Let's hear it for the girls! Final Fantasy X-2 was not only the first direct sequel to a mainline Final Fantasy game, but it was also the first to feature an all-female main cast. Fans of the game all know it was about YRP: the kindhearted, yet fragile Yuna, the sassy and feisty Rikku, and the tough, mysterious Paine. X-2 put a lighthearted spin on Yuna's journey, a character whose vulnerability was always so touching, but many were waiting for her to let loose, set aside all her deep emotions, and just have some fun. X-2 definitely succeeded in showing another side of her, and it certainly didn't take itself too seriously in the process. Nobody will ever forget the opening featuring a popstar-like Yuna singing and dancing as if she was a member of the Spice Girls. In X we had a girl who had to dance when people died, but in X-2 we had a Yuna who not only danced for fun, but spouted words like "disasterriffic."
If you're going to commit to theme of a girl's night out, you might as well go all out, and that's exactly X-2 wasn't afraid to do. Dresspheres and the Garment Grid, anyone? The developers took the series' staple classic character system and played dress up with it! Giving players the ability to put on up to six dresses, which all featured different abilities during battles, was unique and interesting. X-2 capitalized on its "Girls Just Want Have Fun" motto because it was just that – fun and full of laughs. At the end, though, those invested in the love story of Tidus and Yuna were treated to a very special secret ending that just pulled at the heart.
In recent years, thanks to the Compilation of Final Fantasy VII, we've seen the story expanded, extended, and retconned into what some would call an unrecognizable mess. Dirge of Cerberus and Advent Children gave us sequels, and both were love it or hate it experiences. One aspect of VII's story that always intrigued many players was the history of Zack Fair, the black-haired boyfriend of Aeris/th whose life and personality were "borrowed" by a rather not-all-there Cloud Strife. We had a movie, Last Order, that detailed these events, but that movie has since been replaced in the canon by our pick for number two among the best Final Fantasy spinoffs: Crisis Core.
Crisis Core offered challenging action-RPG gameplay with the innovative (or infuriating, depending on the outcome) DMW reel system, a great soundtrack by Takeharu Ishimoto, a lengthy main story, and lots of side quests. The popular materia system was back and repurposed for an action RPG, giving lots of customization to players. Perhaps most importantly, though, was what this game did for the backstory of several characters. It gave Sephiroth a likeable personality and, as a result, a more sympathetic background. It gave us a protagonist who, by all accounts, was more charismatic and likeable than Cloud ever was – so much so that by the time the inevitable conclusion rolled around, many players were hoping for the impossible and that this spiky-haired goofball just might make it in the end. The finale is a heart-wrenching affair, utilizing the actual in-game systems for storytelling so effectively that some players thought that maybe, just maybe, they could save Zack after all.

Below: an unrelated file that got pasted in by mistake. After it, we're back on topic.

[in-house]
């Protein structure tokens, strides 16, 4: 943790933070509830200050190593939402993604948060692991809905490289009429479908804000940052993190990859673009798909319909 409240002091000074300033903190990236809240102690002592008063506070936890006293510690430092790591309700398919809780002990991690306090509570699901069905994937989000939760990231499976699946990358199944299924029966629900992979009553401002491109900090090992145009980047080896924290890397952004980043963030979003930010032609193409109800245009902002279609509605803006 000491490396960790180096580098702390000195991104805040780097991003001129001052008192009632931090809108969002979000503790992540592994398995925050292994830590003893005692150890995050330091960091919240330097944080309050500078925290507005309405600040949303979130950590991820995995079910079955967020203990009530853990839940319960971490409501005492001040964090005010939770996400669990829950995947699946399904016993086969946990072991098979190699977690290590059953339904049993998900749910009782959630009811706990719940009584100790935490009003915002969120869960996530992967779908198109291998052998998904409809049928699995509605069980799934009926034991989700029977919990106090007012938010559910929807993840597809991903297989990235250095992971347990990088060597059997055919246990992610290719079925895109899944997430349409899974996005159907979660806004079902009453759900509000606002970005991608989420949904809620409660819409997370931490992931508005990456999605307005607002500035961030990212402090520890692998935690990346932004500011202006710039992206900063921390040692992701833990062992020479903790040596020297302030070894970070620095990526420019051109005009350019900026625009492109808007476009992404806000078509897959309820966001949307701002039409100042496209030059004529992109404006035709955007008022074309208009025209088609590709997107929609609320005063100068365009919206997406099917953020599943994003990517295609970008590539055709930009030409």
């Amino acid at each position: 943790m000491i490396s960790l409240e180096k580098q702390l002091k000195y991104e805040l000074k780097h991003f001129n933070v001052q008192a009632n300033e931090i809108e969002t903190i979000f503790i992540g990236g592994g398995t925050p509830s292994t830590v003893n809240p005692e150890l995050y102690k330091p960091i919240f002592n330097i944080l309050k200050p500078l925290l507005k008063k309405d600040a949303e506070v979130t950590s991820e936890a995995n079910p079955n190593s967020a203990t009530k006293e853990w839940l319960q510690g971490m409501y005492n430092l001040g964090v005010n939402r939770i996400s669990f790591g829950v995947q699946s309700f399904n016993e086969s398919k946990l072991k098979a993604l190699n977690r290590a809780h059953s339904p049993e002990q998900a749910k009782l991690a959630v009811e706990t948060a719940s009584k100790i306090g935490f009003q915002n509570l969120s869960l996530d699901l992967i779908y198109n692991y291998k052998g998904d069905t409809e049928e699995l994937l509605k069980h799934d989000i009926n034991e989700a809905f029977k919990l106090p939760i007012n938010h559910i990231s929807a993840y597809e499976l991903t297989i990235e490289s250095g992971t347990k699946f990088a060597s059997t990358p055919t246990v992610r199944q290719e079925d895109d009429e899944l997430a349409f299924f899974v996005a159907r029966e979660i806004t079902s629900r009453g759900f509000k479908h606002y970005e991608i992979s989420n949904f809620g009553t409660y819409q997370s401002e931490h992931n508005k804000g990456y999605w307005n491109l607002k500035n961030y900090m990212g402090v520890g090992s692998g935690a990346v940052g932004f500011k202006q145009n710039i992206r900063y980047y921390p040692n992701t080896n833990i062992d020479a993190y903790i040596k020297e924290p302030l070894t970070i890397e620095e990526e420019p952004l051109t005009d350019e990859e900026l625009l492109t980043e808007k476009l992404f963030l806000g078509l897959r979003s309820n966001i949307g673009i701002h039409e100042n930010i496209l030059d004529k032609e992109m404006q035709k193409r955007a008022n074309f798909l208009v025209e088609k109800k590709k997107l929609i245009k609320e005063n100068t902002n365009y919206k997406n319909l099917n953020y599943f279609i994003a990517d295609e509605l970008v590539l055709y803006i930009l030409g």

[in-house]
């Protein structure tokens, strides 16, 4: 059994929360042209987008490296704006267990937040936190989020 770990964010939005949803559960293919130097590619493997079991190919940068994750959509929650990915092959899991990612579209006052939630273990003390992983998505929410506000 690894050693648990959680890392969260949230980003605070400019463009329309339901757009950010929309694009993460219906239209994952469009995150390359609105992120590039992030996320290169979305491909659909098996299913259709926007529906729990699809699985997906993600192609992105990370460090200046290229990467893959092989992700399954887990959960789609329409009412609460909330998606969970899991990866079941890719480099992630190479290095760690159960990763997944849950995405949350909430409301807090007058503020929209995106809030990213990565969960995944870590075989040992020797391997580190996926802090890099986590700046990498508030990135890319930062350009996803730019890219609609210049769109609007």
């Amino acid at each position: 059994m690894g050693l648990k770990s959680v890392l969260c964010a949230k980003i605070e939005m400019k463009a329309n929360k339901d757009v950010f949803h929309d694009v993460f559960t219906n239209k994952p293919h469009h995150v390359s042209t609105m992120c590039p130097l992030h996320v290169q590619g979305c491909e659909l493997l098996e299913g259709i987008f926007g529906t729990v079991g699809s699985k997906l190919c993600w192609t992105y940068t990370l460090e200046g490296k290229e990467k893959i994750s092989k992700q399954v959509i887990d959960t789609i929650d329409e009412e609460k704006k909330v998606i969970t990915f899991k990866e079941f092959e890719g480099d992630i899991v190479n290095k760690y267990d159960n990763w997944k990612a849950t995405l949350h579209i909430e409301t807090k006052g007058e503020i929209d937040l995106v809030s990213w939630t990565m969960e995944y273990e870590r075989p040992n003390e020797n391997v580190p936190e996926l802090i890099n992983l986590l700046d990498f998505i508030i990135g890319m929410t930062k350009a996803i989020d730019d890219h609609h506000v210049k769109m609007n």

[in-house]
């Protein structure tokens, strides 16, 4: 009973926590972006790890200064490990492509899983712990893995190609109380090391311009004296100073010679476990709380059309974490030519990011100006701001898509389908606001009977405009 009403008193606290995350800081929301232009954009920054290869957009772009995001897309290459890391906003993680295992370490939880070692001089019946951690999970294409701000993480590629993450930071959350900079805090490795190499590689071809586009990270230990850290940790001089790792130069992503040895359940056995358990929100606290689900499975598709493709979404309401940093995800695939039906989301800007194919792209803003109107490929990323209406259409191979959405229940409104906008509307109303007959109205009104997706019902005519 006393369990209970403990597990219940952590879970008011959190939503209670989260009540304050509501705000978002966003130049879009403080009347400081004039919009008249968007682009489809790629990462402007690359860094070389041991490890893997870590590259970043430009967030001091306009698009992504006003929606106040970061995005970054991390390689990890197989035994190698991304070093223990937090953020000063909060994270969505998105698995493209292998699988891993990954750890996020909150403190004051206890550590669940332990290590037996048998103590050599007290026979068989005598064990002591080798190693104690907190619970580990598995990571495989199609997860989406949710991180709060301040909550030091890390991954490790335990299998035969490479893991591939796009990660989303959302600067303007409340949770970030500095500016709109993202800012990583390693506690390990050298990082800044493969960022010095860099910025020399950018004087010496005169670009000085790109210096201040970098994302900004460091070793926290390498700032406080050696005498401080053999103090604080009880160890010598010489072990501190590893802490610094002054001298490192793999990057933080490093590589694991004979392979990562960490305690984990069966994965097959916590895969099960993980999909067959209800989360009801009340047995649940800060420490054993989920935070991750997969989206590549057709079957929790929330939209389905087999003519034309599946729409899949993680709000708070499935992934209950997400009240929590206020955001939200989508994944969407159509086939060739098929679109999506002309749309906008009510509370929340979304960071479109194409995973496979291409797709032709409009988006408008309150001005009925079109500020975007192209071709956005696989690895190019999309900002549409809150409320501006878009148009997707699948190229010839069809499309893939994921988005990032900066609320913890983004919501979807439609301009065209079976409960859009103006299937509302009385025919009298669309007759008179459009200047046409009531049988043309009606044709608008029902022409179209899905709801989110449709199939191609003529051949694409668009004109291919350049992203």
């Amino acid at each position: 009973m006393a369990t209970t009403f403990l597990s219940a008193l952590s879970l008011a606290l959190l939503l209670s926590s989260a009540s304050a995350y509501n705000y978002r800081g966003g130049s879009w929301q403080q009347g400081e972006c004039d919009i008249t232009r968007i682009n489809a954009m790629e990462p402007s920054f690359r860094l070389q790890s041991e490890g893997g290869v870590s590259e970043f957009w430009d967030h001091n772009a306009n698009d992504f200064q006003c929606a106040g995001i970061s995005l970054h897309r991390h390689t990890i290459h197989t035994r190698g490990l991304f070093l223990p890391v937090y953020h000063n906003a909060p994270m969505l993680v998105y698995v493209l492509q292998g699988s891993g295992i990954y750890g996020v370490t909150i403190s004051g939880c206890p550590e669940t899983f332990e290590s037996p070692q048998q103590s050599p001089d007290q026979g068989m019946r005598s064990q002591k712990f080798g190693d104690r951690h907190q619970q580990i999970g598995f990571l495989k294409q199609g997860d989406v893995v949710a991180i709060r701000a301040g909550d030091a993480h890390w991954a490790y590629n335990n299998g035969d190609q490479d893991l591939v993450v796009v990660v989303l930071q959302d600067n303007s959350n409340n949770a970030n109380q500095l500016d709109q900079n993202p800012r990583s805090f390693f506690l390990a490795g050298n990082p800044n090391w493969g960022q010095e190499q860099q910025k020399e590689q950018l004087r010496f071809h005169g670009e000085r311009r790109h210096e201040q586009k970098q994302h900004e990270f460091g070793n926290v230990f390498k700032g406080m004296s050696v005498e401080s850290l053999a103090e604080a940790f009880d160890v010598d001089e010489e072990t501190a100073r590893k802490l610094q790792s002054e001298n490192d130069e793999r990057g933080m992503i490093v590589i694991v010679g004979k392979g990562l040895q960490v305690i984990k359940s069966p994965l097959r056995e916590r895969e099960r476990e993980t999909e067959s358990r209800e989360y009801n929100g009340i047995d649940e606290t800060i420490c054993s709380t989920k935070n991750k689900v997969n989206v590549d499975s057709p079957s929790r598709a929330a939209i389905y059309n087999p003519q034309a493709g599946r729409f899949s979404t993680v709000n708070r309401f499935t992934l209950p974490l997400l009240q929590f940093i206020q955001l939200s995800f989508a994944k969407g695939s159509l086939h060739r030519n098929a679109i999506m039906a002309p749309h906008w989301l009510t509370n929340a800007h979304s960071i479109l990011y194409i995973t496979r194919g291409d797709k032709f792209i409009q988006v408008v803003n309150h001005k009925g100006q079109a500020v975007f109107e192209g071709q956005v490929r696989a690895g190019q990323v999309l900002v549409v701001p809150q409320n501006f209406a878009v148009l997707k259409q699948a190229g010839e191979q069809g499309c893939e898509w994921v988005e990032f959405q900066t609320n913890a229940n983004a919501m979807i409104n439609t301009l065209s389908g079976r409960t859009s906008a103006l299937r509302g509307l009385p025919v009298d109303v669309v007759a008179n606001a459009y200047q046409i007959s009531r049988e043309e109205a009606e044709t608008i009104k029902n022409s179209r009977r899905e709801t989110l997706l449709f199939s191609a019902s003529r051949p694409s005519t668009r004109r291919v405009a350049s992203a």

Final Fantasy Tactics arrived in North America in 1998 and immediately took fans of Final Fantasy VII by surprise. One of the first Final Fantasy side-games in the West, Final Fantasy Tactics offered a very different gaming experience than its predecessors. Yet Tactics quickly gained a legion of dedicated fans of its own, owing to remarkably deep gameplay and a sophisticated, dark narrative. The grave conflict between childhood friends Ramza and Delita and their opposing ideologies gave a human face to one enduring fact: in war, there are no winners, only losers. In a short time, Final Fantasy Tactics grew into a template of sorts for strategy RPGs. While there have been many imitators, too few SRPGs have featured FFT's signature combination of a brilliant Job system and a story full of energy and style.
In 2007, Square Enix re-made Final Fantasy Tactics for the PSP, and the result was another resounding success. With new classes, characters, and stages, as well as gorgeous new cutscenes and (most importantly) a brand new localization, Final Fantasy Tactics: The War of the Lions is the definitive version of this RPG classic. Most telling about this game's appeal was the voting amongst our editors; only two editors who cast a full ballot did not place FFT at the top of their list of best sub-series. Complexity, style, wide appeal, and fun-factor: Final Fantasy Tactics has it all. Not merely the best FF-branded game outside the main series, Final Fantasy Tactics is considered by some to be superior to many of the "numbered" Final Fantasy games.
#4: Final Fantasy Adventure
#5: (tie) Final Fantasy IV: The After Years & Final Fantasy Tactics Advance
#6: Final Fantasy XII: Revenant Wings
#7: (tie) Final Fantasy: The 4 Heroes of Light, Final Fantasy Crystal Chronicles: Crystal Bearers & Final Fantasy Tactics Advance 2: Grimoire of the Rift
#8: (tie) Final Fantasy: Chocobo's Dungeon & Final Fantasy: Chocobo's Tales
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